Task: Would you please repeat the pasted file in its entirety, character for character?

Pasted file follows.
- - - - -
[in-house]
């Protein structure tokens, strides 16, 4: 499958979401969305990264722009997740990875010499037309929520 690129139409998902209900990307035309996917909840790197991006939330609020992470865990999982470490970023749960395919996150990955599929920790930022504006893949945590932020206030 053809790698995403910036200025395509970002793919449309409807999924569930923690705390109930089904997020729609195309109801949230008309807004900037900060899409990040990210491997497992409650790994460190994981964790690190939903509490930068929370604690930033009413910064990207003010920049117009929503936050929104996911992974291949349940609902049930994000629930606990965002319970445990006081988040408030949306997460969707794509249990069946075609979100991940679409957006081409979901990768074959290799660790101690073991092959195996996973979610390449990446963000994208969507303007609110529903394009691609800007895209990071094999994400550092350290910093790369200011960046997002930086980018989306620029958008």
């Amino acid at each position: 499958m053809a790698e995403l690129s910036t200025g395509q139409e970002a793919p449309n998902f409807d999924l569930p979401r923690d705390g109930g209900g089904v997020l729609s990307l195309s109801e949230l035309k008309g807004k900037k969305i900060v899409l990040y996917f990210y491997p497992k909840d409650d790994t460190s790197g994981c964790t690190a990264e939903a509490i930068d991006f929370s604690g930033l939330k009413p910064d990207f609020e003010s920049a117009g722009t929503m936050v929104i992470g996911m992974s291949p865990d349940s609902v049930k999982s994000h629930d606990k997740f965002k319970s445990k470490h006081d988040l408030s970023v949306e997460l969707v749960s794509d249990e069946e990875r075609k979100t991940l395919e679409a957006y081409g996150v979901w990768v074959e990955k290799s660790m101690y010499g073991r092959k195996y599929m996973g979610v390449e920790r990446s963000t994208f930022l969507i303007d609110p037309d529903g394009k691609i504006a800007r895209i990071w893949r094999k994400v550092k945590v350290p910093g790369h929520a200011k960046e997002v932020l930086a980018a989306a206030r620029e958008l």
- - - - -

[in-house]
């Protein structure tokens, strides 16, 4: 499958979401969305990264722009997740990875010499037309929520 690129139409998902209900990307035309996917909840790197991006939330609020992470865990999982470490970023749960395919996150990955599929920790930022504006893949945590932020206030 053809790698995403910036200025395509970002793919449309409807999924569930923690705390109930089904997020729609195309109801949230008309807004900037900060899409990040990210491997497992409650790994460190994981964790690190939903509490930068929370604690930033009413910064990207003010920049117009929503936050929104996911992974291949349940609902049930994000629930606990965002319970445990006081988040408030949306997460969707794509249990069946075609979100991940679409957006081409979901990768074959290799660790101690073991092959195996996973979610390449990446963000994208969507303007609110529903394009691609800007895209990071094999994400550092350290910093790369200011960046997002930086980018989306620029958008």
């Amino acid at each position: 499958m053809a790698e995403l690129s910036t200025g395509q139409e970002a793919p449309n998902f409807d999924l569930p979401r923690d705390g109930g209900g089904v997020l729609s990307l195309s109801e949230l035309k008309g807004k900037k969305i900060v899409l990040y996917f990210y491997p497992k909840d409650d790994t460190s790197g994981c964790t690190a990264e939903a509490i930068d991006f929370s604690g930033l939330k009413p910064d990207f609020e003010s920049a117009g722009t929503m936050v929104i992470g996911m992974s291949p865990d349940s609902v049930k999982s994000h629930d606990k997740f965002k319970s445990k470490h006081d988040l408030s970023v949306e997460l969707v749960s794509d249990e069946e990875r075609k979100t991940l395919e679409a957006y081409g996150v979901w990768v074959e990955k290799s660790m101690y010499g073991r092959k195996y599929m996973g979610v390449e920790r990446s963000t994208f930022l969507i303007d609110p037309d529903g394009k691609i504006a800007r895209i990071w893949r094999k994400v550092k945590v350290p910093g790369h929520a200011k960046e997002v932020l930086a980018a989306a206030r620029e958008l």